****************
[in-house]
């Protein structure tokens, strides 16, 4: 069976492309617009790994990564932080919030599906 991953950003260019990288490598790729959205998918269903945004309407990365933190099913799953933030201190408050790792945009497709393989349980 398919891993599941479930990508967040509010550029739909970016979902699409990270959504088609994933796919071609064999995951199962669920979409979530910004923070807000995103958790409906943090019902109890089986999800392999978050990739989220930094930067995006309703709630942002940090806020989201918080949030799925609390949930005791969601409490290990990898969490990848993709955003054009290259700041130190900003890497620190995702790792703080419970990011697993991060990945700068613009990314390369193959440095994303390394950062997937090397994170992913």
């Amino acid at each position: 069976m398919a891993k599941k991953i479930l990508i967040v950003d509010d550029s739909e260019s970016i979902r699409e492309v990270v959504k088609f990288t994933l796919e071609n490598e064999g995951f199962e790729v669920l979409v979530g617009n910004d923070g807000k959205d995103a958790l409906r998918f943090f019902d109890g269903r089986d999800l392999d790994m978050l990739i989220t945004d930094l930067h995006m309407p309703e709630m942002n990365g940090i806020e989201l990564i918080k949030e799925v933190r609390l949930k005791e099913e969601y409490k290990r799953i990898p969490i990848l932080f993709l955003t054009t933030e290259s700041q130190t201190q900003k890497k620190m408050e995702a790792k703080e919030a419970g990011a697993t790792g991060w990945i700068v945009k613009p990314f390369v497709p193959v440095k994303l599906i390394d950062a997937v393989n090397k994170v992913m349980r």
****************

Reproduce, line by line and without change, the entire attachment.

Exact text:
[in-house]
């Protein structure tokens, strides 16, 4: 069976492309617009790994990564932080919030599906 991953950003260019990288490598790729959205998918269903945004309407990365933190099913799953933030201190408050790792945009497709393989349980 398919891993599941479930990508967040509010550029739909970016979902699409990270959504088609994933796919071609064999995951199962669920979409979530910004923070807000995103958790409906943090019902109890089986999800392999978050990739989220930094930067995006309703709630942002940090806020989201918080949030799925609390949930005791969601409490290990990898969490990848993709955003054009290259700041130190900003890497620190995702790792703080419970990011697993991060990945700068613009990314390369193959440095994303390394950062997937090397994170992913």
């Amino acid at each position: 069976m398919a891993k599941k991953i479930l990508i967040v950003d509010d550029s739909e260019s970016i979902r699409e492309v990270v959504k088609f990288t994933l796919e071609n490598e064999g995951f199962e790729v669920l979409v979530g617009n910004d923070g807000k959205d995103a958790l409906r998918f943090f019902d109890g269903r089986d999800l392999d790994m978050l990739i989220t945004d930094l930067h995006m309407p309703e709630m942002n990365g940090i806020e989201l990564i918080k949030e799925v933190r609390l949930k005791e099913e969601y409490k290990r799953i990898p969490i990848l932080f993709l955003t054009t933030e290259s700041q130190t201190q900003k890497k620190m408050e995702a790792k703080e919030a419970g990011a697993t790792g991060w990945i700068v945009k613009p990314f390369v497709p193959v440095k994303l599906i390394d950062a997937v393989n090397k994170v992913m349980r």